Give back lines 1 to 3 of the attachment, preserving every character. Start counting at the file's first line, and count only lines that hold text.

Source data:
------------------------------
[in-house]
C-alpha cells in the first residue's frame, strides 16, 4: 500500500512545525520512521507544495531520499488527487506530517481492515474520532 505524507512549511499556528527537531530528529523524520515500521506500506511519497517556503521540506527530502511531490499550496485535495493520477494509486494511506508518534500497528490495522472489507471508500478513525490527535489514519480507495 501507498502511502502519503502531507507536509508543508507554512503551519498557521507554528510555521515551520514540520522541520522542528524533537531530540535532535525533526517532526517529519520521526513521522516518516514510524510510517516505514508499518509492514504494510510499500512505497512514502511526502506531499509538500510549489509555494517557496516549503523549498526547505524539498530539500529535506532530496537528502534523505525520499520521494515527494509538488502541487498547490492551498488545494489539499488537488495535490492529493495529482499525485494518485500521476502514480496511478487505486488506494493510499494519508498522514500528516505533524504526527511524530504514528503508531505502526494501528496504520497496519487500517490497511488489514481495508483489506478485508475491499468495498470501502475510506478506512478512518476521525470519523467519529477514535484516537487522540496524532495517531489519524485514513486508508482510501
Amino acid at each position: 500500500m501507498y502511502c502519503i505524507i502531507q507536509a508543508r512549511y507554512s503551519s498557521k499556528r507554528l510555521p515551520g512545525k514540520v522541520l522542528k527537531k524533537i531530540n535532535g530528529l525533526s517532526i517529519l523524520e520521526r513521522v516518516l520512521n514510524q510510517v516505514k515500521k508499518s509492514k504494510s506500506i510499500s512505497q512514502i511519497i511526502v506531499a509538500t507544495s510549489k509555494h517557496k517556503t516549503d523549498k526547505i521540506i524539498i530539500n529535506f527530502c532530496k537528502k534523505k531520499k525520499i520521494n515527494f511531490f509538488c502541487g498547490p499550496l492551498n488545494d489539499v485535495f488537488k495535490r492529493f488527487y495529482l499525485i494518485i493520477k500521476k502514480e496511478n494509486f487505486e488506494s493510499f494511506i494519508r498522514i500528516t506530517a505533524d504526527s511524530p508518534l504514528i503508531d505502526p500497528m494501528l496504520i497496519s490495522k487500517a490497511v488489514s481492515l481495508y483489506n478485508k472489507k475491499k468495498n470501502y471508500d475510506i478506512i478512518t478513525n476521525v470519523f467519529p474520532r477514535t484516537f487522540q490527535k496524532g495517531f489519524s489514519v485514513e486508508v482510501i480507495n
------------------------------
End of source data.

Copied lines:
[in-house]
C-alpha cells in the first residue's frame, strides 16, 4: 500500500512545525520512521507544495531520499488527487506530517481492515474520532 505524507512549511499556528527537531530528529523524520515500521506500506511519497517556503521540506527530502511531490499550496485535495493520477494509486494511506508518534500497528490495522472489507471508500478513525490527535489514519480507495 501507498502511502502519503502531507507536509508543508507554512503551519498557521507554528510555521515551520514540520522541520522542528524533537531530540535532535525533526517532526517529519520521526513521522516518516514510524510510517516505514508499518509492514504494510510499500512505497512514502511526502506531499509538500510549489509555494517557496516549503523549498526547505524539498530539500529535506532530496537528502534523505525520499520521494515527494509538488502541487498547490492551498488545494489539499488537488495535490492529493495529482499525485494518485500521476502514480496511478487505486488506494493510499494519508498522514500528516505533524504526527511524530504514528503508531505502526494501528496504520497496519487500517490497511488489514481495508483489506478485508475491499468495498470501502475510506478506512478512518476521525470519523467519529477514535484516537487522540496524532495517531489519524485514513486508508482510501
Amino acid at each position: 500500500m501507498y502511502c502519503i505524507i502531507q507536509a508543508r512549511y507554512s503551519s498557521k499556528r507554528l510555521p515551520g512545525k514540520v522541520l522542528k527537531k524533537i531530540n535532535g530528529l525533526s517532526i517529519l523524520e520521526r513521522v516518516l520512521n514510524q510510517v516505514k515500521k508499518s509492514k504494510s506500506i510499500s512505497q512514502i511519497i511526502v506531499a509538500t507544495s510549489k509555494h517557496k517556503t516549503d523549498k526547505i521540506i524539498i530539500n529535506f527530502c532530496k537528502k534523505k531520499k525520499i520521494n515527494f511531490f509538488c502541487g498547490p499550496l492551498n488545494d489539499v485535495f488537488k495535490r492529493f488527487y495529482l499525485i494518485i493520477k500521476k502514480e496511478n494509486f487505486e488506494s493510499f494511506i494519508r498522514i500528516t506530517a505533524d504526527s511524530p508518534l504514528i503508531d505502526p500497528m494501528l496504520i497496519s490495522k487500517a490497511v488489514s481492515l481495508y483489506n478485508k472489507k475491499k468495498n470501502y471508500d475510506i478506512i478512518t478513525n476521525v470519523f467519529p474520532r477514535t484516537f487522540q490527535k496524532g495517531f489519524s489514519v485514513e486508508v482510501i480507495n